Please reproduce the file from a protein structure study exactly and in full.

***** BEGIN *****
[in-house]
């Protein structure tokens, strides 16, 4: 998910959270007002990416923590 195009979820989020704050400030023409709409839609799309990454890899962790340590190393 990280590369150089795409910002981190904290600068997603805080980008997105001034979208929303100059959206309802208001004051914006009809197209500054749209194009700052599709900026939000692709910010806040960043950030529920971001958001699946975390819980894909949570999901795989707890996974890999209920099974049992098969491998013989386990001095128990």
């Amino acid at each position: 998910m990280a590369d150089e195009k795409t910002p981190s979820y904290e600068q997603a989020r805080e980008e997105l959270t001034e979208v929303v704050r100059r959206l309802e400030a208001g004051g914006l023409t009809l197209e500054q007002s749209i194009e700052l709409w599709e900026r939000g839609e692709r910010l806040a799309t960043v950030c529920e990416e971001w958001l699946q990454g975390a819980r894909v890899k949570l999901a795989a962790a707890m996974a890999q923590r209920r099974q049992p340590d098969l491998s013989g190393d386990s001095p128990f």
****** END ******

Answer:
[in-house]
């Protein structure tokens, strides 16, 4: 998910959270007002990416923590 195009979820989020704050400030023409709409839609799309990454890899962790340590190393 990280590369150089795409910002981190904290600068997603805080980008997105001034979208929303100059959206309802208001004051914006009809197209500054749209194009700052599709900026939000692709910010806040960043950030529920971001958001699946975390819980894909949570999901795989707890996974890999209920099974049992098969491998013989386990001095128990």
């Amino acid at each position: 998910m990280a590369d150089e195009k795409t910002p981190s979820y904290e600068q997603a989020r805080e980008e997105l959270t001034e979208v929303v704050r100059r959206l309802e400030a208001g004051g914006l023409t009809l197209e500054q007002s749209i194009e700052l709409w599709e900026r939000g839609e692709r910010l806040a799309t960043v950030c529920e990416e971001w958001l699946q990454g975390a819980r894909v890899k949570l999901a795989a962790a707890m996974a890999q923590r209920r099974q049992p340590d098969l491998s013989g190393d386990s001095p128990f």